It was very interesting to see what kind of role architects can play in the trench warfare, the shadow boxing, between public interests and private greed. You are almost forced into the role of a manipulative mediator, to make sure that greed, at least to some extent, works for the public good. But that’s a far cry from the role of the heroic building master who triumphs over his uncompromised vision. Holland Green is based on a compromise between the public and private sector, and your task is to craft that compromise. I am very happy that there are publicly accessible grounds – by law – for the buildings around the museum. Let’s see if they don’t put fences in because I’m pretty sure the next election cycle the fences will go up.
Holland Park was our wake-up call. It makes you realise that architects have very little power. And what you have power over, you can wonder how much it matters in the end.
Was it worth it, becoming an architect?
I would not advise my children to go into the profession. There are more interesting topics to pursue in this day and age, and architecture is ultimately an old-fashioned discipline. There is nothing wrong with that, there is a need for an arriere-garde. I get very tired of an architecture that desperately tries to stay up-to-date with computer forms. The essence of the digital is that it is the digital. It is a revolution in another domain, and not per se in building materials. When there is a revolution in building materials, there will be a revolution in architecture again. Until that moment, we ought to be happy being the enablers of other intellectual and technological revolutions. The most forward-thinking thing to do about architecture today is a kind of reflection on what it actually means.
That reminds me of what your professional partner Rem Koolhaas has noted in the context of preservation; that abstinence, doing nothing, is hardly ever considered. How do you think about that regarding the production of space?
I agree with that. It would probably not be bad to take a time-out as a profession, to stop the mad and meaningless race that we are caught up in, and simply introduce a pause where you look around and assess situations. I think that is probably a different kind of abstinence than the one Koolhaas is talking about, but I do think that the unintended by-product of abstinence could be a bigger realisation of context. Of course, this is also what we have begun in the office, by having AMO, a branch not dedicated to buildings.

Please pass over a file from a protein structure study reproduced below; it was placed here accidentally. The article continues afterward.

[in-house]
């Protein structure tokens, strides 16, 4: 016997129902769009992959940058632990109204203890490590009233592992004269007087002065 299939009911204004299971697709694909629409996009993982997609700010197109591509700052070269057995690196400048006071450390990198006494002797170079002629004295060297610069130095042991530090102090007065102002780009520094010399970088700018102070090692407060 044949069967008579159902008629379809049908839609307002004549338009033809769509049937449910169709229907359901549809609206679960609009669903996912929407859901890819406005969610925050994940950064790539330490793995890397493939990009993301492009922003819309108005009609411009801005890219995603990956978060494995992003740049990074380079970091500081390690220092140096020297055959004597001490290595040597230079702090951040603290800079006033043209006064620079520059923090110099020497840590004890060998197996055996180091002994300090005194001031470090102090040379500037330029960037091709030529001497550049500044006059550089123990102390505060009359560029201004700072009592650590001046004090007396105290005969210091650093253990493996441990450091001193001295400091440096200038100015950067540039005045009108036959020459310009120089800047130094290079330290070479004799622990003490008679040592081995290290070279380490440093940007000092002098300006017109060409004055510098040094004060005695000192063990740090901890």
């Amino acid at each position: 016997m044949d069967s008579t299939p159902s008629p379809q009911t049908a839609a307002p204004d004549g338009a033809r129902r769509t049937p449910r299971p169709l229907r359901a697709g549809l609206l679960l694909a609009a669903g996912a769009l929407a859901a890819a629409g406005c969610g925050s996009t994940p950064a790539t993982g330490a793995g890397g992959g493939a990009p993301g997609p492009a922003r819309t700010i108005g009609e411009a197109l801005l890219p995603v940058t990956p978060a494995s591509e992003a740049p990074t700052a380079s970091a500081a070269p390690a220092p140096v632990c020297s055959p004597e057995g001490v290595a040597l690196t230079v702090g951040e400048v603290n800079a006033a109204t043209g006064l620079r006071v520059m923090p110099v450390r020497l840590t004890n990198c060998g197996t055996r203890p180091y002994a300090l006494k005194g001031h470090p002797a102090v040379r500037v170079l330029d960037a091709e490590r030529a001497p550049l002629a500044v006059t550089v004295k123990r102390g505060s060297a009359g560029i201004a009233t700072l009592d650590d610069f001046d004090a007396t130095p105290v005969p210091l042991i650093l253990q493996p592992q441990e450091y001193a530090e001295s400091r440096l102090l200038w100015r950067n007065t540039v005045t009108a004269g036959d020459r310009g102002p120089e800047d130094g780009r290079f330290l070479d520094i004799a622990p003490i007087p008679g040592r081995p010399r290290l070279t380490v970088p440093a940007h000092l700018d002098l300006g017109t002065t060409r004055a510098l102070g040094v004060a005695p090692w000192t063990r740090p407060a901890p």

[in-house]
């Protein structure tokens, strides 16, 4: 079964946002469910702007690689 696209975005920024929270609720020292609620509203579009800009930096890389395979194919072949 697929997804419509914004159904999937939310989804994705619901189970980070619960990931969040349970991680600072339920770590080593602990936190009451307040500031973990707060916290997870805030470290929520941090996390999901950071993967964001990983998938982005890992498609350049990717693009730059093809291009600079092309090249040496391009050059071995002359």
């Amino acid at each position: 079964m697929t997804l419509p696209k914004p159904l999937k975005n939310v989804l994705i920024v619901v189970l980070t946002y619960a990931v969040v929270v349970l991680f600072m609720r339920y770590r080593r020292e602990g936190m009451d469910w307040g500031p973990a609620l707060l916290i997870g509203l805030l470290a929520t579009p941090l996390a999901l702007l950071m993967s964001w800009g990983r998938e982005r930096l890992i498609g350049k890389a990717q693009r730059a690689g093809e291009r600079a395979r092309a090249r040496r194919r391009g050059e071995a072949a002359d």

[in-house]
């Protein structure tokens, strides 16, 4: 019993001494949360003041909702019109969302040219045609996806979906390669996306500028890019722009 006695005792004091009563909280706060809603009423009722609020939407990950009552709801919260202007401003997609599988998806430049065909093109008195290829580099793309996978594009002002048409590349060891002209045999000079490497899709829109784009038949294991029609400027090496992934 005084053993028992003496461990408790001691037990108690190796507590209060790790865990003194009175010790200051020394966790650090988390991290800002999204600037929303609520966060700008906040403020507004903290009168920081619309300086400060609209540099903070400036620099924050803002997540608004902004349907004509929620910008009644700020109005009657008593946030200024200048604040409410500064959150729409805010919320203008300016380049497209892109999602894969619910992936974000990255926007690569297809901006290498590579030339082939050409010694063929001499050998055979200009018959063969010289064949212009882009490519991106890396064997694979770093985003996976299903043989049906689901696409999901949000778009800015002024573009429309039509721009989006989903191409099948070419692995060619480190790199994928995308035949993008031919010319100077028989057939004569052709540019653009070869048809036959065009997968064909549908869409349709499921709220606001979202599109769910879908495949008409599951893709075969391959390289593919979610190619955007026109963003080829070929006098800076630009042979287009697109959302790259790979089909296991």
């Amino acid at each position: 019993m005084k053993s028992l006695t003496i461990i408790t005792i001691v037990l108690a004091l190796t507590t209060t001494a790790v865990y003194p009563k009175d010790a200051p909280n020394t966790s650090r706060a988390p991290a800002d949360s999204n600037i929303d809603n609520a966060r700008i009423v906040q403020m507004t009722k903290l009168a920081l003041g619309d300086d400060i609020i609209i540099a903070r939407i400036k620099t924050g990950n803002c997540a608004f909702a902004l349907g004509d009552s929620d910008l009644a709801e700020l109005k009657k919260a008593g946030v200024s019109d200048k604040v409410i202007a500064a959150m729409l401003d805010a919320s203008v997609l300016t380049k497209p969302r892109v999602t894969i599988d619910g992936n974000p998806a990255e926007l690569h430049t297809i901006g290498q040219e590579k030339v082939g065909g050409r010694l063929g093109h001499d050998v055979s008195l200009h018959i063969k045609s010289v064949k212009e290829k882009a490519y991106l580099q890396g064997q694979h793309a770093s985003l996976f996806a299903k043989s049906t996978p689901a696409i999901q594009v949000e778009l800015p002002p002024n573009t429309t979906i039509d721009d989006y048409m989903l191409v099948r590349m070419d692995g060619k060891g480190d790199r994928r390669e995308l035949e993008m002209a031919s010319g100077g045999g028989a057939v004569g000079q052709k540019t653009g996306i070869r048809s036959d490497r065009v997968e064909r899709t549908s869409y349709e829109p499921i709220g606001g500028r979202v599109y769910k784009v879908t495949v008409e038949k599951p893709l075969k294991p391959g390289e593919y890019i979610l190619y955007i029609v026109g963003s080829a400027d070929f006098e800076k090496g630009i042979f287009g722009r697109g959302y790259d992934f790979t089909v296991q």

If there were no restrictions, what kind of projects would you ideally like to work on?
After the Holland Green project in London, we have been very eager to acquire affordable housing projects. A low-cost, low-rent housing project, or a secondary or grammar school, that is what I would like to work on very much, but those are in fact the projects with probably the most restrictions. So if there were no restrictions, I would find the commissions that impose them on you, because a lot of the restrictions that go with that kind of projects are very valid.
The strange thing is that everybody thinks the market economy provides freedom. The market economy is professed in the name of freedom but strangely enough, when you work for commissions typically related to the market economy, like the Holland Green project, you very quickly find out that that freedom is an illusion. Freedom has been sacrificed in the name of freedom. So I would like to do a highly nostalgic social housing project with the school in the middle of it, and the budget doesn’t have to be large. We meanwhile might have a profile where people don’t believe we are serious when we ask for this, but it is a serious question. We have done some unbuilt propositions, which did not make it but are architecturally quite interesting. They are understated, but very beautiful. They return to a kind of simplicity and architectural smartness that I like very much.
Mangalem, Tirana. Image courtesy of OMA.
Projects with an economy of means?
Yes, but where the economy of means really benefits the people that it is supposed to serve. We did a bridge for Pimlico, which was simply a Vierendeel truss with foot and bicycle paths spanning the Thames, in a competition context where everybody was doing way over the top things. We also did a tender for a housing project in the south of London; a collection of clustered, square towers, very simple. Currently we are working on an affordable housing project in Tirana, Albania. I think that goes for a budget of under €300 per square metre. It is not all design though, because labour is also very cheap there.
Will we see your portfolio expand in that direction?
Hopefully, yes, into a more radical pursuit of the mundane. That’s also something I say in the book: the market is a mundane pursuit of the radical, but I’m interested in projects which revert that relationship; a radical pursuit of the mundane.
Mark Minkjan is an urban and architectural geographer and editor-in-chief at Failed Architecture. Follow @markminkjan
Top image: courtesy of Adrienne Norman.